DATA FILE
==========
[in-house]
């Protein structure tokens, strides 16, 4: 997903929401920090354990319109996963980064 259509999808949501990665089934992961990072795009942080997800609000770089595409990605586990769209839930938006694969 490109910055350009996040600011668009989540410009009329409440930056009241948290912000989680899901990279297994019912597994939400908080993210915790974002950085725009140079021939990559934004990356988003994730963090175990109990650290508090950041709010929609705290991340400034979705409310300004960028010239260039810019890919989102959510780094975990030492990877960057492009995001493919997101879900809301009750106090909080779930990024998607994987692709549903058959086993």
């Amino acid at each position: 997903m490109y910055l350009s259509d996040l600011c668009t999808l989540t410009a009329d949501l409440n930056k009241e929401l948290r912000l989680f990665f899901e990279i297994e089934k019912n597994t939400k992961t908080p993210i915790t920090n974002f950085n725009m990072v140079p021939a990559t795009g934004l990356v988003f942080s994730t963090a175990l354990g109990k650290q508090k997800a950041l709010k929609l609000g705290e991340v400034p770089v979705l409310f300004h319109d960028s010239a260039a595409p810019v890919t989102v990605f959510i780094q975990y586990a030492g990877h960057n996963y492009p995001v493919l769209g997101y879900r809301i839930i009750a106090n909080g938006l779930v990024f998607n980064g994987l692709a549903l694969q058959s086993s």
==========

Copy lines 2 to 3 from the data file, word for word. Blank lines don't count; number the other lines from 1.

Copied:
């Protein structure tokens, strides 16, 4: 997903929401920090354990319109996963980064 259509999808949501990665089934992961990072795009942080997800609000770089595409990605586990769209839930938006694969 490109910055350009996040600011668009989540410009009329409440930056009241948290912000989680899901990279297994019912597994939400908080993210915790974002950085725009140079021939990559934004990356988003994730963090175990109990650290508090950041709010929609705290991340400034979705409310300004960028010239260039810019890919989102959510780094975990030492990877960057492009995001493919997101879900809301009750106090909080779930990024998607994987692709549903058959086993």
């Amino acid at each position: 997903m490109y910055l350009s259509d996040l600011c668009t999808l989540t410009a009329d949501l409440n930056k009241e929401l948290r912000l989680f990665f899901e990279i297994e089934k019912n597994t939400k992961t908080p993210i915790t920090n974002f950085n725009m990072v140079p021939a990559t795009g934004l990356v988003f942080s994730t963090a175990l354990g109990k650290q508090k997800a950041l709010k929609l609000g705290e991340v400034p770089v979705l409310f300004h319109d960028s010239a260039a595409p810019v890919t989102v990605f959510i780094q975990y586990a030492g990877h960057n996963y492009p995001v493919l769209g997101y879900r809301i839930i009750a106090n909080g938006l779930v990024f998607n980064g994987l692709a549903l694969q058959s086993s």